The attorney-client privilege prevents a person’s attorney from disclosing any confidential communications "made for the purpose of facilitating the rendition of professional legal services to the client." In Texas, this is under our Texas Rules of Evidence, Rule 503(b)(1). This rule is subject to ethical considerations if violated; i.e., for an attorney, that means a lawsuit or a grievance, something that could affect your livelihood.
Before you answer, consider this exception to the privilege:
(1) Furtherance of crime or fraud. If the services of the lawyer were sought or obtained to enable or aid anyone to commit or plan to commit what the client knew or reasonably should have known to be a crime or fraud.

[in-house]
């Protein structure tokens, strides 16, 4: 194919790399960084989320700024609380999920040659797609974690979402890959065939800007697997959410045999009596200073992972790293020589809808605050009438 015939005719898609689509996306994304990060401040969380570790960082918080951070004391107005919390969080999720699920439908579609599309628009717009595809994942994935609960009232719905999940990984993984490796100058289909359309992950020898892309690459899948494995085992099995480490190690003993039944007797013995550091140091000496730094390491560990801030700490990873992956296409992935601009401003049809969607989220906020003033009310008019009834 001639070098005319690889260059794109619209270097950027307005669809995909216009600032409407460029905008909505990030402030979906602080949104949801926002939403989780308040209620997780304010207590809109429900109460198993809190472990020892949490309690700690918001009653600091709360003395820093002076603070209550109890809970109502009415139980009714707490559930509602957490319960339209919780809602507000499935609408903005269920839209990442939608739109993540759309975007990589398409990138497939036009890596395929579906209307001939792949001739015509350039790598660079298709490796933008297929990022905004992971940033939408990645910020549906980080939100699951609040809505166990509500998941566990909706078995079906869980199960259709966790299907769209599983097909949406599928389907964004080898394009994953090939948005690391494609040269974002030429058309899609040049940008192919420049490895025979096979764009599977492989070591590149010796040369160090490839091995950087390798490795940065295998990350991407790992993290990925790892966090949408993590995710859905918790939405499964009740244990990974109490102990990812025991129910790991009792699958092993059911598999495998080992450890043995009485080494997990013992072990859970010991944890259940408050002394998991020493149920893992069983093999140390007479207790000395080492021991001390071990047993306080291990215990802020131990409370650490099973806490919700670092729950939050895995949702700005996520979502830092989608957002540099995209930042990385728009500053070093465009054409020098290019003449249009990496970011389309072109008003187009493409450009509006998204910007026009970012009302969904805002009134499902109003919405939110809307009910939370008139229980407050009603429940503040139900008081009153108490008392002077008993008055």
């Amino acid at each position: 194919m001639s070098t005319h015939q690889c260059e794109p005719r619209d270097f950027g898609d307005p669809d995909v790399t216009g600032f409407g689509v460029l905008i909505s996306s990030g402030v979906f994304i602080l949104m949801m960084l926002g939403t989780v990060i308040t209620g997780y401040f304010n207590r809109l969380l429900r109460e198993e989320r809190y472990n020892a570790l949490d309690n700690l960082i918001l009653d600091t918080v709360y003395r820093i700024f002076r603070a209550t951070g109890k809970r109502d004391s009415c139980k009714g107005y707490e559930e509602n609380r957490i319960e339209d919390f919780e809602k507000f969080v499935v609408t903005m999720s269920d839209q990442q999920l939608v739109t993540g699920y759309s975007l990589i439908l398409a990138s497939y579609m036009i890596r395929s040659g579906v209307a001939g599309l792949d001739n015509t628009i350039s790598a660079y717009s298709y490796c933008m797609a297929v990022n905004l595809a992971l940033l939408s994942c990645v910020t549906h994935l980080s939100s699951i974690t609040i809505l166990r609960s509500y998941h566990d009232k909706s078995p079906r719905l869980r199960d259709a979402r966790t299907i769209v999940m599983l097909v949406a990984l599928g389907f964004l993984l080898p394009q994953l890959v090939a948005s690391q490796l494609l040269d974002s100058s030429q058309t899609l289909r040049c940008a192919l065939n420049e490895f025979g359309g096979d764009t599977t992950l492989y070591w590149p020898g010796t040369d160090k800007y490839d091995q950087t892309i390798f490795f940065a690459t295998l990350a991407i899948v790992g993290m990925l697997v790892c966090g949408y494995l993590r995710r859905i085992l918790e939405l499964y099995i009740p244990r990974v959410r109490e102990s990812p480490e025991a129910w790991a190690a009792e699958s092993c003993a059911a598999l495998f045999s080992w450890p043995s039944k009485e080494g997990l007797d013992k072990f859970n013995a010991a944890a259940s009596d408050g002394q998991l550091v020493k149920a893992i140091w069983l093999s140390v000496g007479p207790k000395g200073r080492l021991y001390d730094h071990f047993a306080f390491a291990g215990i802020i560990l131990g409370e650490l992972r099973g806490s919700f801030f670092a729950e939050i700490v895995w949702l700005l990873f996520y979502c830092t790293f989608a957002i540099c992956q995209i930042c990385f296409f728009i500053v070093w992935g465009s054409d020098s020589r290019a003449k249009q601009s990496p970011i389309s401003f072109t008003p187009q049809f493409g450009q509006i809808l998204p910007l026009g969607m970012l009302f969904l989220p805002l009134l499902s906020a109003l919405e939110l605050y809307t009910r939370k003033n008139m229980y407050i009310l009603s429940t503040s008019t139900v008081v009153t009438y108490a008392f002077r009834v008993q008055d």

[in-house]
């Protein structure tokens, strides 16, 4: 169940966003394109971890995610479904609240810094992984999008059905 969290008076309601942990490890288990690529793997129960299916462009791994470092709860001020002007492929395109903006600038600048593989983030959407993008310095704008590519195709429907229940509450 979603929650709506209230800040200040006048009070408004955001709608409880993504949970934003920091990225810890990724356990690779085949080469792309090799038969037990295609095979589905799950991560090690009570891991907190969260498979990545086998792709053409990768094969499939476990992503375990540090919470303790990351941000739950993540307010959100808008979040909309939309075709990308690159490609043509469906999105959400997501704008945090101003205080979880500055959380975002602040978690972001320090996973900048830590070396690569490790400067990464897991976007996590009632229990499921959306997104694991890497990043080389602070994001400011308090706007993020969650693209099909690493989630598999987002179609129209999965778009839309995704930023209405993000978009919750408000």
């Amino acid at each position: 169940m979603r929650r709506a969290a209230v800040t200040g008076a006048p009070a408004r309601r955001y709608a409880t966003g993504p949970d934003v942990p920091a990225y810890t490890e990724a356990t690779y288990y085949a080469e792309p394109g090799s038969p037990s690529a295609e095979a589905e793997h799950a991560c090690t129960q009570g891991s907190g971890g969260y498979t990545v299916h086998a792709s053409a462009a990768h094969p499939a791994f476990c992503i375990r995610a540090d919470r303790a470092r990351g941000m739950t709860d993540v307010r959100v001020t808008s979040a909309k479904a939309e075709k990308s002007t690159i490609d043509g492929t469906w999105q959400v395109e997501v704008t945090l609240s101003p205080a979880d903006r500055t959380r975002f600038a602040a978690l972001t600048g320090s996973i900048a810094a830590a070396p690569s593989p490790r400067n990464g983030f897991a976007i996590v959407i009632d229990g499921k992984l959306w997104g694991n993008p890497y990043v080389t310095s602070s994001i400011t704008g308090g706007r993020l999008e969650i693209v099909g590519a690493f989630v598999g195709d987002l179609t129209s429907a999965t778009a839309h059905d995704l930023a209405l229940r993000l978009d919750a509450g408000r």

So, in my mind, the question becomes - Is it a "fraud" to allow an innocent person to languish in prison for many years? I believe that it is. If the attorney is attempting to assuage his guilty conscience by divulging information that is clearly a "confidential communication," then this is the only exception that might, just might, apply. The exception may help the conscience of the poor soul who is bearing this burden of knowledge, but there would be no guarantee as to a legal result if the client sued him.
I, as a criminal defense attorney, do not believe I could "sit" on this information and let an innocent person remain incarcerated for a crime I knew he did not commit. I believe I would have to step forward and suffer the consequences, whatever they may be. I would justify this disclosure by claiming, at least in my own mind, that it was fraudulent to keep silent about my knowledge. This information would eat at my soul. I could not contain it.
What would you do? If you are a regular citizen, and you had information that would clear a man’s name, you would freely come forward. If you are an attorney, it isn’t that simple. Seriously, what would YOU do?